Yield: 4 Servings
|16 smalls||Artichokes, or|
|2 \N||To 2 1/2 pounds young fava beans, shelled|
|½ cup||Olive oil|
|6 \N||Garlic cloves, peeled, minced|
|2 tablespoons||Chopped fresh winter savory|
|2 tablespoons||Chopped fresh thyme|
|½ teaspoon||Freshly ground black pepper|
At no other time of year can this dish be replicated successfully++- it epitomizes the tastes of late spring in Provence. Straight from the garden or the open market come either the small, violet artichokes or burgeoning green ones, along with pods of favas barely swollen with soft, tender beans. Winter savory, which grows wild on the hillsides, has just put forth its new spring flush and is full of resinous flavor. Serve with the freshest, crustiest bread possible for sopping up the juices.
Prepare artichokes (see below), then cut small ones in half, larger ones into quarters or sixths; pat dry. Remove the skins from the shelled favas.
Heat the olive oil in a saucepan over medium high heat. Add garlic and artichoke pieces; saute, stirring frequently, for 4 or 5 minutes. Add the fava beans and continue to cook, stirring often, for 10 minutes.
The artichokes will begin to change color to a deep olive green, but the favas will stay bright green.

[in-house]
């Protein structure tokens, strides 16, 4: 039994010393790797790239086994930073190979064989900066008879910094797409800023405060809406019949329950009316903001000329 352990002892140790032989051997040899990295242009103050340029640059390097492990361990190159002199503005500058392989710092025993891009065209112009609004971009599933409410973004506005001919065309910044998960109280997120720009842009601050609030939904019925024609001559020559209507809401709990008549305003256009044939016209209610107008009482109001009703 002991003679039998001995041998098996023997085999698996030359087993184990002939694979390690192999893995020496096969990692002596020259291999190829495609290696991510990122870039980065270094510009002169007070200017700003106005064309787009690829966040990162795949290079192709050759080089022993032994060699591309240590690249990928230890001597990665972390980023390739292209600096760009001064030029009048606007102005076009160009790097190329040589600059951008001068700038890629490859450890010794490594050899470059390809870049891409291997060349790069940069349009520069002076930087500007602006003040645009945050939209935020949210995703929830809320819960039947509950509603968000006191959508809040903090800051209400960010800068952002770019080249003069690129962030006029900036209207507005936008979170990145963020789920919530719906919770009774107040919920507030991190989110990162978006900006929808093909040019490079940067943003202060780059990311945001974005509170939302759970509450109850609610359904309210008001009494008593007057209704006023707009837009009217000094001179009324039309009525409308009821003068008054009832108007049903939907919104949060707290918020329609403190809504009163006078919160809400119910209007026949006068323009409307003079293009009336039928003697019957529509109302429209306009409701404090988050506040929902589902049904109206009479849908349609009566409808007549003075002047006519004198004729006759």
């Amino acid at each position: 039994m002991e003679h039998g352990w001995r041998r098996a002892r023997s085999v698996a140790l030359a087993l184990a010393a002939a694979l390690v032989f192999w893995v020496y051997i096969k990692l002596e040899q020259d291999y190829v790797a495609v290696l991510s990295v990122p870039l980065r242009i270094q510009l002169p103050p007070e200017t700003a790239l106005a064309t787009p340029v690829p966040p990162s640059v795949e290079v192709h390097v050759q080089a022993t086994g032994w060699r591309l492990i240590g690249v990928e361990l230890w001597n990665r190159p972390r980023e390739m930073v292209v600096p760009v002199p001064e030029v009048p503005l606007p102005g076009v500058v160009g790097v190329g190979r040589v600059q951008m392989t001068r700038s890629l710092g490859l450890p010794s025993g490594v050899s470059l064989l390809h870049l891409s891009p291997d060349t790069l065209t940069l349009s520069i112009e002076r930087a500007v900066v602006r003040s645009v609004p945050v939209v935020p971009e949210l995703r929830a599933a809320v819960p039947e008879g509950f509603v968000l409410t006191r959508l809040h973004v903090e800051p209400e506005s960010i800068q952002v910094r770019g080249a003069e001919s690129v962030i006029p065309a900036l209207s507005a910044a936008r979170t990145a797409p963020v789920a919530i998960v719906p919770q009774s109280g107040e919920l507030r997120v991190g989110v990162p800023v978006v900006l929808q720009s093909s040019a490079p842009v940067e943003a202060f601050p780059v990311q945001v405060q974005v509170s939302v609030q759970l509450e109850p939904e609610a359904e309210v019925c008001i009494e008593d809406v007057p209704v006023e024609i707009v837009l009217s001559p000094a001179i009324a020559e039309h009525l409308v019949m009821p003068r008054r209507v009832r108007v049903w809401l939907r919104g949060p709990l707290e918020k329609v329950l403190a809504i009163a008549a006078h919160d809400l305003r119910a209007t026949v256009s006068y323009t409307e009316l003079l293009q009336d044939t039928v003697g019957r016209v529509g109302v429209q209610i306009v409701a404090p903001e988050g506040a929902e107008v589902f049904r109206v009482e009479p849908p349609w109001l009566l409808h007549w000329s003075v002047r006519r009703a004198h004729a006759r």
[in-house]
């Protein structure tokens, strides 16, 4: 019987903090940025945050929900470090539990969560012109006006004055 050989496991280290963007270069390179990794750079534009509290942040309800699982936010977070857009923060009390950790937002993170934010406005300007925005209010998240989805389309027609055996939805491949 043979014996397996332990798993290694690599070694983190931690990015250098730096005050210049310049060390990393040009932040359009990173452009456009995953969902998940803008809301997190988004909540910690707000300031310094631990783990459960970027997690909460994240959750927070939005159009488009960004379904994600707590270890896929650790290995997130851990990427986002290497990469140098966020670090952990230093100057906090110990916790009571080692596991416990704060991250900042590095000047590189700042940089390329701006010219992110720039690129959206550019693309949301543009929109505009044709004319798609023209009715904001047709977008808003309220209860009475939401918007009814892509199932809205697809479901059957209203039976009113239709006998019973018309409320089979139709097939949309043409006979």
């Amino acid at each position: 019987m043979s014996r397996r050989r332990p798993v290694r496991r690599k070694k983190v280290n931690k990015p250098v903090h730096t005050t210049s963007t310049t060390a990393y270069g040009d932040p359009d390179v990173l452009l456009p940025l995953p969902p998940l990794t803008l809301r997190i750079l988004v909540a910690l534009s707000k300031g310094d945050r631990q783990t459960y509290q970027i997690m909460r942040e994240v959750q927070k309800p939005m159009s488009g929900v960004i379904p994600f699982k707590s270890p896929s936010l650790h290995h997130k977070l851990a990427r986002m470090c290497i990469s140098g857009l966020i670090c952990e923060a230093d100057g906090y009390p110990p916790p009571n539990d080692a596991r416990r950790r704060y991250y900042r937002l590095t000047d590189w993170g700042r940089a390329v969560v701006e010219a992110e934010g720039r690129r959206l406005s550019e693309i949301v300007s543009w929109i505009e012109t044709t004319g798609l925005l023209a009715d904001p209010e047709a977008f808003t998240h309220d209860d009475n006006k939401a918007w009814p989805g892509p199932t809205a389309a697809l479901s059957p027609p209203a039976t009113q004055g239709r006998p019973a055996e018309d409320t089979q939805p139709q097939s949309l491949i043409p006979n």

Add the winter savory, thyme, salt and pepper. Stir well, reduce heat to very low, cover, and simmer until the artichokes are tender, about 15 to 20 minutes.
Serves 4 to 6.
PER SERVING: 275 calories, 7 g protein, 24 g carbohydrate, 19 g fat (3 g saturated), 0 mg cholesterol, 263 mg sodium, 9 g fiber.
GENERAL PREPARATION OF ARTICHOKES: Using kitchen shears, cut off the tops (with their sharp spikes) of the side and bottom leaves. Trim the base of the artichoke.
Using a large, sharp chef's knife, cut off the top inch of the artichoke.
Unless you are going to stuff the artichoke, cut it in half lengthwise. With the edge of a small sharp spoon or with a small, sharp knife, scoop out the exposed thistle. If you are going to stuff it, however, do not cut in half; carefully scoop out the center leaves along with the thistle.
Put the fresh-trimmed artichokes in acidulated water until ready to proceed with recipe.
From the San Francisco Chronicle, 4/21/93.
Posted by Stephen Ceideberg; May 11 1993.